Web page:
by John Brown, HaveFunBiking.com
No matter your bicycle riding skills, bike lights are essential to make sure you have a safe ride, day or night. Lights aren’t only needed when the sun goes down. In fact, lights are super helpful when riding in conditions where traffic may be present or limited visibility. That’s where proper lighting comes in. Plus, many states, like Minnesota, require you to have lights on your bike. The two types of bike lights on the market are lights that allow you to see and lights that allow others to see you.
Bike lights that Help You See
Lights that help you see are usually high-output LEDs that cast a focused beam of light in front of you. These lights start at 600 lumens and increase output from there—their size and run time depending on the battery. For example, rechargeable and battery-operated lights are usually larger, while lights run by a generator are smaller.
So, how do you know which one is best for you? It all depends on how often you plan on using it. The battery-operated kind works well as backups in the rare chance you get caught in the dark. The rechargeable kind is best if you plan to use them regularly and want to save on the cost of buying batteries. If you ride long periods in the dark, it’s hard to beat a generator-powered light. Any of these lights will be great for unlit roads, trails, or paths.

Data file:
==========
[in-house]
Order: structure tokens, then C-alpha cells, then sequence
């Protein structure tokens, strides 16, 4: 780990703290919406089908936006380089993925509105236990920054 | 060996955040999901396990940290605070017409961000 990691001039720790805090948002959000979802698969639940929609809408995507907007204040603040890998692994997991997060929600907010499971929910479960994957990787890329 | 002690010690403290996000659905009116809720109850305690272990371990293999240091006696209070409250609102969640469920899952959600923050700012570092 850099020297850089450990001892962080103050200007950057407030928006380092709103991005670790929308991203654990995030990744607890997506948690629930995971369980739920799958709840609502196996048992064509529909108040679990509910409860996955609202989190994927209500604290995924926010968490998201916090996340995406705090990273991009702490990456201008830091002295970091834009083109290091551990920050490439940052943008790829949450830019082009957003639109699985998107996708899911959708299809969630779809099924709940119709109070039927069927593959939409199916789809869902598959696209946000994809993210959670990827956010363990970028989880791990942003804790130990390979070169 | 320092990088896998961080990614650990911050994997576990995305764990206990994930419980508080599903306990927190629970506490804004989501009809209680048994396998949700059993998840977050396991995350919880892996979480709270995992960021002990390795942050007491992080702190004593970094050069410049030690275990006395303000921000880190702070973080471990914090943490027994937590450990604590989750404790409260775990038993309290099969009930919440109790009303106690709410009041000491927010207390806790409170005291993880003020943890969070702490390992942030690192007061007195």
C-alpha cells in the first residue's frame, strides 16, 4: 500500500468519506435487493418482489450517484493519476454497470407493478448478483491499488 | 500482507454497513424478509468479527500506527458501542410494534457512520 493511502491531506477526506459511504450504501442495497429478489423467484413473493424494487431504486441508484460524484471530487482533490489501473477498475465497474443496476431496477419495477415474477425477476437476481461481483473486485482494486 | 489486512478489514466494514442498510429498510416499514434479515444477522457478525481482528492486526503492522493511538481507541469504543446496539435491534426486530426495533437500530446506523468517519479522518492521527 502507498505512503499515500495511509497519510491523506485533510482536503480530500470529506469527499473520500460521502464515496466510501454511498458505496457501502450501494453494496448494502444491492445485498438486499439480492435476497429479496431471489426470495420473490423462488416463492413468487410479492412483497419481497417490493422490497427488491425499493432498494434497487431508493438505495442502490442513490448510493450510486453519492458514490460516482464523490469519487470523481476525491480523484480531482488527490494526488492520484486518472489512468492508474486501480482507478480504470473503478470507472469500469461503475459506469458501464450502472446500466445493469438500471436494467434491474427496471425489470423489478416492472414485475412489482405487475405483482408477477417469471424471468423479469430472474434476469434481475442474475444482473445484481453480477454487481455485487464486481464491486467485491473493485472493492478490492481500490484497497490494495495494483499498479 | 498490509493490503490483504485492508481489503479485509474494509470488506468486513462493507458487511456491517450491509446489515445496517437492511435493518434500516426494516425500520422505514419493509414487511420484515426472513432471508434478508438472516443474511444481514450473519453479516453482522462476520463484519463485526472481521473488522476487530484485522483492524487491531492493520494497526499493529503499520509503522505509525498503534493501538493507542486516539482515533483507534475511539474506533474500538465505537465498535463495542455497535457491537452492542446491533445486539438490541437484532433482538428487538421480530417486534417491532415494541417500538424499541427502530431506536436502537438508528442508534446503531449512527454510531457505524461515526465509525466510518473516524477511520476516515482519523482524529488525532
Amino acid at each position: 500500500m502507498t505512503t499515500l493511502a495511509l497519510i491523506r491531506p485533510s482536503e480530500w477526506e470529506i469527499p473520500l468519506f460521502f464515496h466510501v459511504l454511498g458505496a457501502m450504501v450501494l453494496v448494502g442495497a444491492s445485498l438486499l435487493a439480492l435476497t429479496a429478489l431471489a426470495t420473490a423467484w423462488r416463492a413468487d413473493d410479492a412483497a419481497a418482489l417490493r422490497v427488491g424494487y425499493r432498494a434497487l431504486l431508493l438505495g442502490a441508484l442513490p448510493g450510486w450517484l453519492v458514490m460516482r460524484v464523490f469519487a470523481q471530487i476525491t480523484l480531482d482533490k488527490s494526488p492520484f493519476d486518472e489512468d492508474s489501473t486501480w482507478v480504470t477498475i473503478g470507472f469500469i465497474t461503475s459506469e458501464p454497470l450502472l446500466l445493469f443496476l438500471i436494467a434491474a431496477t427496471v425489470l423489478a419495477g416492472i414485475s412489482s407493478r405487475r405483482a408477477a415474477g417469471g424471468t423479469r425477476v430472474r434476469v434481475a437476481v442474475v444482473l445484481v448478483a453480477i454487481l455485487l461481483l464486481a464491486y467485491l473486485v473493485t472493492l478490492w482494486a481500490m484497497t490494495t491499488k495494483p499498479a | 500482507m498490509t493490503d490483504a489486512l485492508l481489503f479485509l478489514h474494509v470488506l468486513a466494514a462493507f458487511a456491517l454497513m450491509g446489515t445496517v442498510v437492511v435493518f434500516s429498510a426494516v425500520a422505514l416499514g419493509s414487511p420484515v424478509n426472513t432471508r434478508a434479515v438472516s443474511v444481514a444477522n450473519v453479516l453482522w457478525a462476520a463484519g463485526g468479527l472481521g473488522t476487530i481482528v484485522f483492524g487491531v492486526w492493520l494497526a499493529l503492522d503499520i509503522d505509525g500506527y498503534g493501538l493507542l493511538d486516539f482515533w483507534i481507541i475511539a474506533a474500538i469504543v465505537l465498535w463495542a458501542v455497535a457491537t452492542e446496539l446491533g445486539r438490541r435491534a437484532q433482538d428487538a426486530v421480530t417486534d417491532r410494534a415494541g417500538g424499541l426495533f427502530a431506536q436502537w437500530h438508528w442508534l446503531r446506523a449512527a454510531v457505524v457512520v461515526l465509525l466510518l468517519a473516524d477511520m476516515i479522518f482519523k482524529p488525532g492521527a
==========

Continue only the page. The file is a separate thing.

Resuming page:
When you look to buy a light, they are all compared by the lumens they produce. What’s a lumen, you ask? Well, lumens are the most popular description of brightness. In the past, lights were measured by the amount of energy they consumed (watts), but with LEDs that get more light output with less power consumption, measuring brightness with watts has become impossible. Simple rule, more lumens equal brighter light. As a comparison, the iPhone flashlight is less than 10 lumens.
Bike lights to Help People See You.
The lights designed to be seen use an LED to flash intermittently when turned on. Surprisingly they can be as small as a few coins stacked on top of one another and have run times in the hundreds of hours. Additionally, they are usually easy to move from bike to bike if needed and are great for city streets and well-lit paths. Some riders are now finding added security in running these lights during the daytime.
Another great way to ride safely in the dark is to use reflective products. Thanks to advancements in reflective technology, you can find completely reflective clothing, looks like normal fabric and glows when hit by light. There are reflective stickers you can adhere to your bike and reflective bags you can mount behind the saddle or on your handlebars.
How to be Seen
Visibility is about safety, so it’s best to use a belt and suspenders approach. A headlight will allow you to see and be seen from the front. Match that with a reflective jersey, and you become visible from the sides as well. Mount a rear blinker, and you become visible from 360 degrees.
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